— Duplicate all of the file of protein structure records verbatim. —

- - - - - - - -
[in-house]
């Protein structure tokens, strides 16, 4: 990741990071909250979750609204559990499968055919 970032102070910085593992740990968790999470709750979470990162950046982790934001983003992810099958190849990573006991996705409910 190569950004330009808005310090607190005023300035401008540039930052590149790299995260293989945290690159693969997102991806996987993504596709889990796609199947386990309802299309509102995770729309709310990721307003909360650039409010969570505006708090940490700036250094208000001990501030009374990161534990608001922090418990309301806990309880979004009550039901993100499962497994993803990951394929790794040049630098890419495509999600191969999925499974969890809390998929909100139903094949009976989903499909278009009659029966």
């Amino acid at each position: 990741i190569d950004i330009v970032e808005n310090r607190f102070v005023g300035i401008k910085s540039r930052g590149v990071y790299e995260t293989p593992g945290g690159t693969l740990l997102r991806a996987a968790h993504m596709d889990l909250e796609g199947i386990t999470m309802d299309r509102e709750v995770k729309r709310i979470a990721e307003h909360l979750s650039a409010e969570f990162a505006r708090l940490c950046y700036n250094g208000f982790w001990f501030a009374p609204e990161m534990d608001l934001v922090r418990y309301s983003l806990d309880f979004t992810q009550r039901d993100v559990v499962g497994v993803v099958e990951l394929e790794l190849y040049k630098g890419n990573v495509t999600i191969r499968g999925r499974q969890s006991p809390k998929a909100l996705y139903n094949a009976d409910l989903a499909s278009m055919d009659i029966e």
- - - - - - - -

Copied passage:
[in-house]
């Protein structure tokens, strides 16, 4: 990741990071909250979750609204559990499968055919 970032102070910085593992740990968790999470709750979470990162950046982790934001983003992810099958190849990573006991996705409910 190569950004330009808005310090607190005023300035401008540039930052590149790299995260293989945290690159693969997102991806996987993504596709889990796609199947386990309802299309509102995770729309709310990721307003909360650039409010969570505006708090940490700036250094208000001990501030009374990161534990608001922090418990309301806990309880979004009550039901993100499962497994993803990951394929790794040049630098890419495509999600191969999925499974969890809390998929909100139903094949009976989903499909278009009659029966």
């Amino acid at each position: 990741i190569d950004i330009v970032e808005n310090r607190f102070v005023g300035i401008k910085s540039r930052g590149v990071y790299e995260t293989p593992g945290g690159t693969l740990l997102r991806a996987a968790h993504m596709d889990l909250e796609g199947i386990t999470m309802d299309r509102e709750v995770k729309r709310i979470a990721e307003h909360l979750s650039a409010e969570f990162a505006r708090l940490c950046y700036n250094g208000f982790w001990f501030a009374p609204e990161m534990d608001l934001v922090r418990y309301s983003l806990d309880f979004t992810q009550r039901d993100v559990v499962g497994v993803v099958e990951l394929e790794l190849y040049k630098g890419n990573v495509t999600i191969r499968g999925r499974q969890s006991p809390k998929a909100l996705y139903n094949a009976d409910l989903a499909s278009m055919d009659i029966e």